As the annual eclipse approaches, the best way to experience the different parts of the eclipse is to be ready with the proper viewing equipment.
Staring directly at the Sun during an eclipse is dangerous, so we must find safe ways to observe it. Looking at it directly through an unfiltered camera or telescope provides no protection for your eyes, but using filters and taking picture or video to look at later is a good way.
So what can you see in the pictures and video you get?
Perhaps the most recognizable feature is the solar corona, which can be seen when the Moon is directly in front of the Sun during the totality period. The corona is the outer atmosphere of the Sun, which looks like bright, long wisps.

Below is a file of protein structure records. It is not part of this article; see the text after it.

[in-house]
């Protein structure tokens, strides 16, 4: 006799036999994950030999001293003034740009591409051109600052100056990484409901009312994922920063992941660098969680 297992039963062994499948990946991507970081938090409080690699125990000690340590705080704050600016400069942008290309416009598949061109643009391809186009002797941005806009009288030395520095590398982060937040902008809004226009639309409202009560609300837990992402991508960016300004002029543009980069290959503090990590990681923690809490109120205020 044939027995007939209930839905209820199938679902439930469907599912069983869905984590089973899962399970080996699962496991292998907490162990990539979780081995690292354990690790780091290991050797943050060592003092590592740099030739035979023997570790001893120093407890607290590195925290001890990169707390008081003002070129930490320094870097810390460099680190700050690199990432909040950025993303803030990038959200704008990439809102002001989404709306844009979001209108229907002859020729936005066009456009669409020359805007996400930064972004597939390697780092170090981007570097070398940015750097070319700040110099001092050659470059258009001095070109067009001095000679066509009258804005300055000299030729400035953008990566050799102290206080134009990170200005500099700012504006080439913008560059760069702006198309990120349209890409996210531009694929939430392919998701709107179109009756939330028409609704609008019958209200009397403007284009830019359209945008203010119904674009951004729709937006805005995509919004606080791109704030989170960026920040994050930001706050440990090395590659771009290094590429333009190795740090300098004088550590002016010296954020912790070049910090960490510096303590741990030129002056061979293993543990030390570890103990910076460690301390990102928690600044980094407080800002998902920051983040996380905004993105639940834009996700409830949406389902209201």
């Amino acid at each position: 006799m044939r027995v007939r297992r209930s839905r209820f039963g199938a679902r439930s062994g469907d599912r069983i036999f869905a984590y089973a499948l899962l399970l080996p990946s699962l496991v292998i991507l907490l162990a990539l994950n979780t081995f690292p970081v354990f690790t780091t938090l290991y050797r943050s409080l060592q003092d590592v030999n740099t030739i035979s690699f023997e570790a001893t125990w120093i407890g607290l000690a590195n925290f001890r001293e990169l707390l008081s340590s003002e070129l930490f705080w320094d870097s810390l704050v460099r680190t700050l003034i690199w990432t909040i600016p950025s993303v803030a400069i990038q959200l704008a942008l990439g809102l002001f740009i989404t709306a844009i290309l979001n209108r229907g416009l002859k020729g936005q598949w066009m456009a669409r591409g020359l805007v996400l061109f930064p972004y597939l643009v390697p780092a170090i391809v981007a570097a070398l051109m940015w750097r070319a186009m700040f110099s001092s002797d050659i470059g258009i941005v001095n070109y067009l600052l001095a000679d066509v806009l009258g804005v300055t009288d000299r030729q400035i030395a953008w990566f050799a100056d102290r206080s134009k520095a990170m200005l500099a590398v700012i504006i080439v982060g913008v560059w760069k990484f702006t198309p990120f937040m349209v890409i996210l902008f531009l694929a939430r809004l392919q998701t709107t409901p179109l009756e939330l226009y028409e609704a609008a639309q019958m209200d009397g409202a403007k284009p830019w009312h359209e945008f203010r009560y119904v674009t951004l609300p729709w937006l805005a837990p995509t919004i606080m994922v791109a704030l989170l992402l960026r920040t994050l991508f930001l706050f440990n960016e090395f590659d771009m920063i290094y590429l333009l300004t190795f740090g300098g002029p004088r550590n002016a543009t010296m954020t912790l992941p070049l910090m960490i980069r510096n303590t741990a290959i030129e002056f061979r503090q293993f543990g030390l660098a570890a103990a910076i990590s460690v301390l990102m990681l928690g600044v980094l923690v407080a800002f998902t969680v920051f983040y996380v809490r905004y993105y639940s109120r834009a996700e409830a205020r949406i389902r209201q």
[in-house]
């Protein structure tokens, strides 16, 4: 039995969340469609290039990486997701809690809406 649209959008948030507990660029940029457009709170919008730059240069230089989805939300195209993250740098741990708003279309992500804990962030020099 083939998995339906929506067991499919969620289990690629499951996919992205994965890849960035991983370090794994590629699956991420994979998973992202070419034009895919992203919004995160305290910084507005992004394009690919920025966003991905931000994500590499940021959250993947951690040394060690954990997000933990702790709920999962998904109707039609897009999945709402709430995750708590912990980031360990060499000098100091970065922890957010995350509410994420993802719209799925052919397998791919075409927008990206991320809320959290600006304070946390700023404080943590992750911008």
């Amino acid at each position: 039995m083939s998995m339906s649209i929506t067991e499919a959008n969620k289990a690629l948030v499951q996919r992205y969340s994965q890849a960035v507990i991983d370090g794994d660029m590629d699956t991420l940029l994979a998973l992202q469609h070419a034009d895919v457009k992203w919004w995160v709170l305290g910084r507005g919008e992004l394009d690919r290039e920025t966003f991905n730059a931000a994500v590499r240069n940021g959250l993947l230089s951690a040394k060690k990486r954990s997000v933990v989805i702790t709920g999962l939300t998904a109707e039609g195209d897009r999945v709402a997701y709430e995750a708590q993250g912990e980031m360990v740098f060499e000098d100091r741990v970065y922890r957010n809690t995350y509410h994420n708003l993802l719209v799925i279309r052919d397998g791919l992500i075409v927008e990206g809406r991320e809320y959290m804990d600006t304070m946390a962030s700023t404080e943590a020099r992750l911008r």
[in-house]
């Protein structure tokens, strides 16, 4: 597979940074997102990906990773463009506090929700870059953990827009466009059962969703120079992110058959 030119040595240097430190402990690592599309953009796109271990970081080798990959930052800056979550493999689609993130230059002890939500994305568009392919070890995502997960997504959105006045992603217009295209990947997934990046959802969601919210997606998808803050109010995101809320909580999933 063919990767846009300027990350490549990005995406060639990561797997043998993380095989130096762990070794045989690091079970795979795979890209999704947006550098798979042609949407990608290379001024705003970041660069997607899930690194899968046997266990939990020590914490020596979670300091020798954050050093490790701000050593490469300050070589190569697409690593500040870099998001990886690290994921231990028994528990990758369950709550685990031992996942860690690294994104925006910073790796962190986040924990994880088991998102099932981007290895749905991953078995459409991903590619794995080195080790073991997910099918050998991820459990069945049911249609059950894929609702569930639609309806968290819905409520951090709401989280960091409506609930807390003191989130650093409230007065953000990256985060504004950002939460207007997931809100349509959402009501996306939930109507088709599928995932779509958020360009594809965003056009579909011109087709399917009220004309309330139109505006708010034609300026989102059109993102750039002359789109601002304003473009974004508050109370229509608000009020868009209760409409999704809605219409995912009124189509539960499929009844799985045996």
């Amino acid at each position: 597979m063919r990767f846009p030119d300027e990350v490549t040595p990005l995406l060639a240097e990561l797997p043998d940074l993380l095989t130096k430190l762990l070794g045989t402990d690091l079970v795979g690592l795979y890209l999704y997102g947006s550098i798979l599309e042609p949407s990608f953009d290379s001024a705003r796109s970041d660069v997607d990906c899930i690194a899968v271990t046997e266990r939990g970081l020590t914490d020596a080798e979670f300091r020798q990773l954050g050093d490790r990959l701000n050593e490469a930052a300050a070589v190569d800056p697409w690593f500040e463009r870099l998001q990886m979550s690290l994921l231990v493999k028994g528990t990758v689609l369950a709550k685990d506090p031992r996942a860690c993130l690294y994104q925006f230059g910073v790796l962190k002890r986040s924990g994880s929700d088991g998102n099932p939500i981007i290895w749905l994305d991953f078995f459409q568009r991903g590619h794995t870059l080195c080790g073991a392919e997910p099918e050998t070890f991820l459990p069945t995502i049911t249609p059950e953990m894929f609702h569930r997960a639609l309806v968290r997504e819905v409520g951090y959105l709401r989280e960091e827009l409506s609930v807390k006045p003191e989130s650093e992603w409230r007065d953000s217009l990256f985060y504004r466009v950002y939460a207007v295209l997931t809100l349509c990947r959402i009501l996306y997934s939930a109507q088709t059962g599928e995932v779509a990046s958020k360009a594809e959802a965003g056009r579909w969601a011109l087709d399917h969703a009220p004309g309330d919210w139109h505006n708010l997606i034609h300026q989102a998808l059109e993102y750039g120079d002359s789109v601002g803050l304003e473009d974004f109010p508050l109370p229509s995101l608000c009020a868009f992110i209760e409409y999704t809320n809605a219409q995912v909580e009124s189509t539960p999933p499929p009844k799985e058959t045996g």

If you observe some hints of red around the edge of the Moon, you could be looking at prominences or the solar chromosphere. The solar chromosphere is a lower layer of the Sun’s atmosphere, where hydrogen gas emits a red color. Some red areas that jut out from the layer a little are prominences, which are clouds of gas held in by the Sun’s magnetic field.
Baily’s Beads, named after astronomer Francis Baily, occur when parts of the Sun can shine brighter on the edges of the Moon. This is thanks to irregularities on the Moon’s surface that are lower and let more light pass by.
Just before and just after totality, one can observe the Diamond Ring effect, where an extremely small fraction of the Sun’s photosphere is still visible. Both this and Baily’s Beads are still direct rays of Sun, so be sure to have proper protection when viewing these phenomena.